At the end of the movie 3:10 to Yuma, we see Ben killed his teammate Charlie after failing to save Dan. We have seen that Ben tried to cooperate with Dan during the second half of the movie. So, was Ben feeling weak towards Dan? It's very unnatural given the role he has portrayed in the movie. Ben is a cold-hearted mass murderer. How come has he changed? And why did he try to save Dan and kill Charlie? Am I missing something?
Ben could've escaped whenever he wanted, he wanted to ensure that Dan sees him off in the train to Yuma, The reason being he wants Dan to succeed in his endeavor because of the promise he made to his son and his wife and also he sympathizes with Dan on the fact that he used to be a soldier and his life changed after he sustained the injury in the war and wanted to give him the fulfillment of sending the notorious criminal to the jail.
So when Charlie kills him against his orders Ben gets angry on that issue and he no longer cares for the group and he kills them all and goes in the train simply to fulfill Dan once again and once the train departs he flees on his horse.
I think Ben was was likely to be good, but since his mother left him while reading bible, in childhood, he was left to face the odds of society, that made him become what he became... but there were two things left in him of that memory, bible and respect for family. He killed one bounty hunter when he told him he was son of a wxhore... In whole movie he was reading proverbs and references...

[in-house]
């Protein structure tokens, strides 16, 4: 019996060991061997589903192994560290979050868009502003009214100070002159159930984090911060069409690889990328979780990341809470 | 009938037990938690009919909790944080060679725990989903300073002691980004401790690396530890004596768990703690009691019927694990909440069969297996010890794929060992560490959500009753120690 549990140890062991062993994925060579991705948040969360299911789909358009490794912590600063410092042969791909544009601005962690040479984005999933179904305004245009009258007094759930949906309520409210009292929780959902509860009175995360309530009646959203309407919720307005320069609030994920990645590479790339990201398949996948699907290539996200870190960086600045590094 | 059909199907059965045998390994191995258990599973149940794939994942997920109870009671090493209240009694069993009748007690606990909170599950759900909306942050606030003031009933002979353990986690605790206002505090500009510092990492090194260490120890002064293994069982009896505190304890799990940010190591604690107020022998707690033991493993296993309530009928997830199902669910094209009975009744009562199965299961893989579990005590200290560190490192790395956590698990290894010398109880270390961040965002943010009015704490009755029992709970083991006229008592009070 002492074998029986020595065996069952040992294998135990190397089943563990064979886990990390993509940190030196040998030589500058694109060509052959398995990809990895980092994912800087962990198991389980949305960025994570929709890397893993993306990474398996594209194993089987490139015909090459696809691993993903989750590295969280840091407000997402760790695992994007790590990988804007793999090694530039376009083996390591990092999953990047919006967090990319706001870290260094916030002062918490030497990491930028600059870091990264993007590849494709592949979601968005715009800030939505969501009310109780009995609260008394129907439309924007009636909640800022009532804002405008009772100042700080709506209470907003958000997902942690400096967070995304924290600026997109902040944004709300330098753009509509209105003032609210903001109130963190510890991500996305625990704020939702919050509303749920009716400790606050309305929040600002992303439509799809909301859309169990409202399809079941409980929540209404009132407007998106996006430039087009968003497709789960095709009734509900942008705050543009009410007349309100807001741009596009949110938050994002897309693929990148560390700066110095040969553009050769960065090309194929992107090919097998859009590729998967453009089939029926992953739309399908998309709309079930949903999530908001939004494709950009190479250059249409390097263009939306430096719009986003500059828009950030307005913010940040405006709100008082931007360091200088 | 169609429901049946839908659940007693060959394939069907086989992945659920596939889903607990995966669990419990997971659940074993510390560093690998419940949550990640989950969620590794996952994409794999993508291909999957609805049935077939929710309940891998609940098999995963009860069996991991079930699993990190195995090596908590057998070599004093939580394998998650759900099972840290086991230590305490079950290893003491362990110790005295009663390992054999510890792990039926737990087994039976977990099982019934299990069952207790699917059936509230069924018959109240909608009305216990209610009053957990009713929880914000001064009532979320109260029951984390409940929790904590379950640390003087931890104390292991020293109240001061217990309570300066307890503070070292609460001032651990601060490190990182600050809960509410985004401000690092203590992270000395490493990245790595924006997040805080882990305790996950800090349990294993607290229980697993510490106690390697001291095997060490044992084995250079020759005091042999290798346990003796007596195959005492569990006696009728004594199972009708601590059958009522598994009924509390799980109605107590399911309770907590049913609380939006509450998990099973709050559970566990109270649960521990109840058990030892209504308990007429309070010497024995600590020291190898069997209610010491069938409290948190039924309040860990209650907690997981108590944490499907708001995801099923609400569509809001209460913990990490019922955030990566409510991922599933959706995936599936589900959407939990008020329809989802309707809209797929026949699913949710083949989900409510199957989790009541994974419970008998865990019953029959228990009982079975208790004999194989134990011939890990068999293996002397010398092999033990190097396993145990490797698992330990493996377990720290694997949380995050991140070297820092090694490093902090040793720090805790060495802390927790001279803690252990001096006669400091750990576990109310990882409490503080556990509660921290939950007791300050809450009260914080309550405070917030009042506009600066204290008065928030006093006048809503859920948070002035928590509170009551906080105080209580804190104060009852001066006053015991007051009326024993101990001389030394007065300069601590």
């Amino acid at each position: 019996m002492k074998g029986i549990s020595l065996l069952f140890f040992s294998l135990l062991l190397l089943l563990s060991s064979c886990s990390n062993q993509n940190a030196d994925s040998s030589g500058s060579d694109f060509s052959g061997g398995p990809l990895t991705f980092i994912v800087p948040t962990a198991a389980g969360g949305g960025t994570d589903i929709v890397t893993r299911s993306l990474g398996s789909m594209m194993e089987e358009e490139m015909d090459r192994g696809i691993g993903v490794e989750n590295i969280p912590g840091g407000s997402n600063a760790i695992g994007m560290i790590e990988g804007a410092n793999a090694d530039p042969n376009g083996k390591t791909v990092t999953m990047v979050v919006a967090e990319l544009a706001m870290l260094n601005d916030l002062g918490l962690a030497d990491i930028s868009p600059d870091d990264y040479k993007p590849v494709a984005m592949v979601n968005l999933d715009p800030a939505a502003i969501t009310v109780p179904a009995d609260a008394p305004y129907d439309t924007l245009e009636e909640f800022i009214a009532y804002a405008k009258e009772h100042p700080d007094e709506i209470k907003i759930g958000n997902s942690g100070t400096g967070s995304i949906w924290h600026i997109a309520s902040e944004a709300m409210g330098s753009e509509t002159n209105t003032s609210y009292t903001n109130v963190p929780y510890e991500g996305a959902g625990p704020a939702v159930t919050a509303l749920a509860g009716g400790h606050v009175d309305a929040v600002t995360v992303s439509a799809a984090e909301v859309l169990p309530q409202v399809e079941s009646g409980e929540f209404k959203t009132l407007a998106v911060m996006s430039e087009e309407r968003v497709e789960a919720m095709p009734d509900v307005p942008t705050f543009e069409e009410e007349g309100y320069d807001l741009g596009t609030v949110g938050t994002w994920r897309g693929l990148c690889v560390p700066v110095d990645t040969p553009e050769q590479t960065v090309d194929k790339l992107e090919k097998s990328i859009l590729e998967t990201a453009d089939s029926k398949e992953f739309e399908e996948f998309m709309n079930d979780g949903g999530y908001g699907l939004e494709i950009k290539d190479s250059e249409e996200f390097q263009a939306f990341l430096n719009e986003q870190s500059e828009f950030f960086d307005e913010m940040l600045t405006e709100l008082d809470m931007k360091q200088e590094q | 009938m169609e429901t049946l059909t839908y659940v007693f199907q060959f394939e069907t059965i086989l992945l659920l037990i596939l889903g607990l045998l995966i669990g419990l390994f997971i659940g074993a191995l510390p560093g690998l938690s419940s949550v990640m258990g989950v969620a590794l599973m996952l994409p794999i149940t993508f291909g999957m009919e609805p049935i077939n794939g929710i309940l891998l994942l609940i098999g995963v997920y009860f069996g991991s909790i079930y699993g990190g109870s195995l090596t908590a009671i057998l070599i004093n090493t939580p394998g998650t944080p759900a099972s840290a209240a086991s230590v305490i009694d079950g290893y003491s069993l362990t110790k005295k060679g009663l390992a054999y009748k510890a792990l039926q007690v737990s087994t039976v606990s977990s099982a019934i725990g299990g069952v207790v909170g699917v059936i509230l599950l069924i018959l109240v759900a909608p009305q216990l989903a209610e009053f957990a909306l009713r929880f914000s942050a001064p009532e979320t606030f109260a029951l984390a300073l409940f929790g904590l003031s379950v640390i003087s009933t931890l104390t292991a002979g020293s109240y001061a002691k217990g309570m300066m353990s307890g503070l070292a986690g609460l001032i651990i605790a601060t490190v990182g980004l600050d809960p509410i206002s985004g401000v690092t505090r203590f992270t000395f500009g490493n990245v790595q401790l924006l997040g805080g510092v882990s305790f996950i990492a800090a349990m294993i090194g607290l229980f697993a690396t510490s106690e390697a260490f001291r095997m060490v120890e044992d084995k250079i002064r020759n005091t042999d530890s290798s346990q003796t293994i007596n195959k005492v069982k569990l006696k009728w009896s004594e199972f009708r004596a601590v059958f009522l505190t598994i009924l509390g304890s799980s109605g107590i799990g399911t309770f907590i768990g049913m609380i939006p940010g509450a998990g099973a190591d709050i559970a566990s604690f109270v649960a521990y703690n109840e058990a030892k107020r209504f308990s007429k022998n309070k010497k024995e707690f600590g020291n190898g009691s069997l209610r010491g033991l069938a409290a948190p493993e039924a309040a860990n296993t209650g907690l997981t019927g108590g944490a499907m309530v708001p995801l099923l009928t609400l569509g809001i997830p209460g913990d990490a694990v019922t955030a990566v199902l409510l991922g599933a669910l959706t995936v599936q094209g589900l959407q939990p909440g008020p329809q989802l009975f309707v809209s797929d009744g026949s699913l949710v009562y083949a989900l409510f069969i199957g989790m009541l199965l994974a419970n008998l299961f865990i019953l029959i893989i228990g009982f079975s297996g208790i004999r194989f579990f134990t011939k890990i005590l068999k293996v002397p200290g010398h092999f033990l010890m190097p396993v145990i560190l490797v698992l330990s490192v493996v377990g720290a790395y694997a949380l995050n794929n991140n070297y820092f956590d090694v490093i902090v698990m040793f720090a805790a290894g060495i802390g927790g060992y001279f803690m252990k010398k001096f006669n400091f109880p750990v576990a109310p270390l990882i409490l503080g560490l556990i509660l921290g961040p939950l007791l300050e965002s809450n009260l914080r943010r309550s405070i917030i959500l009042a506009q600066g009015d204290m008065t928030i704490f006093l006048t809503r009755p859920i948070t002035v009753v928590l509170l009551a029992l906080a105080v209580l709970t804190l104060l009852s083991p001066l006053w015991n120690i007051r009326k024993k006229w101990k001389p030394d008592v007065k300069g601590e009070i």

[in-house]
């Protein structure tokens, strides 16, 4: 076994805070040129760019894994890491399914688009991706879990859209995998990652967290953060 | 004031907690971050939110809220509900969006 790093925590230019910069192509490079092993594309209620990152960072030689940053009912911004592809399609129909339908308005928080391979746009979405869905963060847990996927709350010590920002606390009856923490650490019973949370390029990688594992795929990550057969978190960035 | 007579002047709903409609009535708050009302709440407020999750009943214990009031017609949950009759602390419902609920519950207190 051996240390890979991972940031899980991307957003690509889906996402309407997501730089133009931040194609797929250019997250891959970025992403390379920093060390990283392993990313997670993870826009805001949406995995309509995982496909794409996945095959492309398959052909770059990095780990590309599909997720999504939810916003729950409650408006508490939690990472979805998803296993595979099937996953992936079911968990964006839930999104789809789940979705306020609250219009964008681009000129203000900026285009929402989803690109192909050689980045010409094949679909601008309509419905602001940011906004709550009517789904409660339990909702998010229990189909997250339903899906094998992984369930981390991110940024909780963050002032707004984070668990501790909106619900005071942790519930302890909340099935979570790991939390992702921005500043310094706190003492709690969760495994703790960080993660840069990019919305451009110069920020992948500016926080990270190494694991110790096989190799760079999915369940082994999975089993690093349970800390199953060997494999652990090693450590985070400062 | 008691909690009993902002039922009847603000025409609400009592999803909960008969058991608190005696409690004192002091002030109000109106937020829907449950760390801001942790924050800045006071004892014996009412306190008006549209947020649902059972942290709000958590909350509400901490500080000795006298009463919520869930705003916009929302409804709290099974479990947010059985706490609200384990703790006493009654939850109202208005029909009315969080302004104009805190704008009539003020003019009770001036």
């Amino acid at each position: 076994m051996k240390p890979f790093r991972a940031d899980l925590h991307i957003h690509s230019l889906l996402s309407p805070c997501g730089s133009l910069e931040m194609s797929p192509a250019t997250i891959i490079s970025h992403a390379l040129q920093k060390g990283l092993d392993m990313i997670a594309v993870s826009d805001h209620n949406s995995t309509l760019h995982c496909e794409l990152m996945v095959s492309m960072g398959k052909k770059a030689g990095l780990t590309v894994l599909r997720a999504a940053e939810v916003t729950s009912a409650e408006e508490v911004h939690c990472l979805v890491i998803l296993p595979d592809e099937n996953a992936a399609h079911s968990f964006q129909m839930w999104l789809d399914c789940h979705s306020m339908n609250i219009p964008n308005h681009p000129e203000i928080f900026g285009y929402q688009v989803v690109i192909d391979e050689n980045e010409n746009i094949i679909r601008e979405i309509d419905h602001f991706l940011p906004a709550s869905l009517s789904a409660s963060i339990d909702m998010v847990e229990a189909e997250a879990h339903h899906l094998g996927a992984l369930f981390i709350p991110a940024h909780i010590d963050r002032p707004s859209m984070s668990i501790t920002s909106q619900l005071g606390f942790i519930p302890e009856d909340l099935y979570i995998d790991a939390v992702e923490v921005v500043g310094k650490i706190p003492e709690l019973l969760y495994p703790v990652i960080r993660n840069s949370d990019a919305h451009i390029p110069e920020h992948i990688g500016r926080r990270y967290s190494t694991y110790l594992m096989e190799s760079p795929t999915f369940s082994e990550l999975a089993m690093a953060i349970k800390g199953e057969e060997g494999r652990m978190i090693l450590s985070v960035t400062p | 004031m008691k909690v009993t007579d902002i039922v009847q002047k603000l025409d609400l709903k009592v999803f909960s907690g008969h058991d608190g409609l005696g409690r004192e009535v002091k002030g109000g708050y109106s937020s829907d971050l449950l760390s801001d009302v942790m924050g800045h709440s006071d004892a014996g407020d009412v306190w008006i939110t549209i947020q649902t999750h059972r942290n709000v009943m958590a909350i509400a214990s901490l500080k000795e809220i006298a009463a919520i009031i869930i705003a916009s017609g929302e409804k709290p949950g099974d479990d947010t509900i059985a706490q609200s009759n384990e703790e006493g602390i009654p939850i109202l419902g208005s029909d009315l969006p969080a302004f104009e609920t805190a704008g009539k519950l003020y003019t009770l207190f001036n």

In the movie he was shown drawing things he liked, an Eagle, a woman, ... and DAN! He had liking in him about Dan, because he didn't gave up on the family's pride, even when Ben taunted him of things he should've done better for his wife, his sons... Ben couldn't break him... he mentioned that part of Dan he liked while fight in mountains... and when in the station Contention, Dan just told him of why he wasn't stubborn... this was turning point that made Ben believe that this guy has guts not to leave the family against all odds... and when they left the station for train, they nodded each other of a plan to enable Dan hand over Ben to train's staff...
well at that ending part, Ben was living in retrospect ... thinking about any good left in him was giving Dan a chance to succeed with his family's issues, not just a few bucks, but win his respect and he admired his struggle for his family that's why he gave himself in. But it was only among these two... Ben's crew didn't had glimpse of what's going through his head... and when they realized, it was too late for them...
Ben used to trust God, that's why he read the Bible from cover to cover hoping that God would make his mother come back. When she didn't come back Ben stopped believing in God, and if God doesn't exist for you then you can do anything you want, but deep inside he still had that feeling of righteousness. You could see that when he tells stories of Apaches being massacred.
The more Ben interacted with Dan the more Dan grew on him. He liked Dan. Now, why did he like him? Because in Dan Ben saw himself, the other himself, the other himself he probably dreamed of being but couldn't be - a righteous man with a wife and kids, who had principles and who would die for his family and that's what Ben admired in Dan.
And the last reason is that Ben knew he could escape Yuma otherwise he wouldn't be that helpful.
You must log in to answer this question.
protected by Community♦ Apr 3 '16 at 21:46
Thank you for your interest in this question.
Because it has attracted low-quality or spam answers that had to be removed, posting an answer now requires 10 reputation on this site (the association bonus does not count).
Would you like to answer one of these unanswered questions instead?